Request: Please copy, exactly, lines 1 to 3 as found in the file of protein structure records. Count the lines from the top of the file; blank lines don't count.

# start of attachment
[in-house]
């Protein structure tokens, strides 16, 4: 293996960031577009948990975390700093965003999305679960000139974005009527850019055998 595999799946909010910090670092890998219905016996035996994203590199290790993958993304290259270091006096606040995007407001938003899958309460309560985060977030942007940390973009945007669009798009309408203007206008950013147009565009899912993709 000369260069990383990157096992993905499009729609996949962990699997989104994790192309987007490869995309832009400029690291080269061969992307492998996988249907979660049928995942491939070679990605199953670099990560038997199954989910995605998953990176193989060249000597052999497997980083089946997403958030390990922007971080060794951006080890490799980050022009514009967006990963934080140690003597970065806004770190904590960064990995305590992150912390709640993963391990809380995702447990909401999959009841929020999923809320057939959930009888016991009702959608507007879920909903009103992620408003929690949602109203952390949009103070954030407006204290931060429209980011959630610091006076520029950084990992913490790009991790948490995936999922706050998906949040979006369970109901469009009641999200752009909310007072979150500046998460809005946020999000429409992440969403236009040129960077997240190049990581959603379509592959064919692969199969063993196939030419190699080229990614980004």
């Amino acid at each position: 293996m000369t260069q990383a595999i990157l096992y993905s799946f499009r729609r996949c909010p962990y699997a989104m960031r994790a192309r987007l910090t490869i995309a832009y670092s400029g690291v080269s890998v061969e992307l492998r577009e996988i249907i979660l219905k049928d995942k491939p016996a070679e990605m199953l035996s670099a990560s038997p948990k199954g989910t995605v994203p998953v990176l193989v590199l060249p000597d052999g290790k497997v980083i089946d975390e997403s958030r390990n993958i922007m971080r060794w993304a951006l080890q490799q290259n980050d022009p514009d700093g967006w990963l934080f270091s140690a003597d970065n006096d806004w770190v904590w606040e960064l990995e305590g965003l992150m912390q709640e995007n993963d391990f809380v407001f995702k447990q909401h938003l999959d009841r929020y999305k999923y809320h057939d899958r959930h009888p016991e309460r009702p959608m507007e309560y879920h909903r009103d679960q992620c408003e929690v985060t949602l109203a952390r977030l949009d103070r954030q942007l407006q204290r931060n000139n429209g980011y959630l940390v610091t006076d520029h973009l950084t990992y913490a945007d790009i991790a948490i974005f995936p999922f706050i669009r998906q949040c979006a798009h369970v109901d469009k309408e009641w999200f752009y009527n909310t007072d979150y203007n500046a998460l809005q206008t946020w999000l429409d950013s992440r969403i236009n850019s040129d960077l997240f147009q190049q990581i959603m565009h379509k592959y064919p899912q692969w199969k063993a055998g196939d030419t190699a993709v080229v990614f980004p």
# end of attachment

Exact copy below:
[in-house]
């Protein structure tokens, strides 16, 4: 293996960031577009948990975390700093965003999305679960000139974005009527850019055998 595999799946909010910090670092890998219905016996035996994203590199290790993958993304290259270091006096606040995007407001938003899958309460309560985060977030942007940390973009945007669009798009309408203007206008950013147009565009899912993709 000369260069990383990157096992993905499009729609996949962990699997989104994790192309987007490869995309832009400029690291080269061969992307492998996988249907979660049928995942491939070679990605199953670099990560038997199954989910995605998953990176193989060249000597052999497997980083089946997403958030390990922007971080060794951006080890490799980050022009514009967006990963934080140690003597970065806004770190904590960064990995305590992150912390709640993963391990809380995702447990909401999959009841929020999923809320057939959930009888016991009702959608507007879920909903009103992620408003929690949602109203952390949009103070954030407006204290931060429209980011959630610091006076520029950084990992913490790009991790948490995936999922706050998906949040979006369970109901469009009641999200752009909310007072979150500046998460809005946020999000429409992440969403236009040129960077997240190049990581959603379509592959064919692969199969063993196939030419190699080229990614980004």
């Amino acid at each position: 293996m000369t260069q990383a595999i990157l096992y993905s799946f499009r729609r996949c909010p962990y699997a989104m960031r994790a192309r987007l910090t490869i995309a832009y670092s400029g690291v080269s890998v061969e992307l492998r577009e996988i249907i979660l219905k049928d995942k491939p016996a070679e990605m199953l035996s670099a990560s038997p948990k199954g989910t995605v994203p998953v990176l193989v590199l060249p000597d052999g290790k497997v980083i089946d975390e997403s958030r390990n993958i922007m971080r060794w993304a951006l080890q490799q290259n980050d022009p514009d700093g967006w990963l934080f270091s140690a003597d970065n006096d806004w770190v904590w606040e960064l990995e305590g965003l992150m912390q709640e995007n993963d391990f809380v407001f995702k447990q909401h938003l999959d009841r929020y999305k999923y809320h057939d899958r959930h009888p016991e309460r009702p959608m507007e309560y879920h909903r009103d679960q992620c408003e929690v985060t949602l109203a952390r977030l949009d103070r954030q942007l407006q204290r931060n000139n429209g980011y959630l940390v610091t006076d520029h973009l950084t990992y913490a945007d790009i991790a948490i974005f995936p999922f706050i669009r998906q949040c979006a798009h369970v109901d469009k309408e009641w999200f752009y009527n909310t007072d979150y203007n500046a998460l809005q206008t946020w999000l429409d950013s992440r969403i236009n850019s040129d960077l997240f147009q190049q990581i959603m565009h379509k592959y064919p899912q692969w199969k063993a055998g196939d030419t190699a993709v080229v990614f980004p």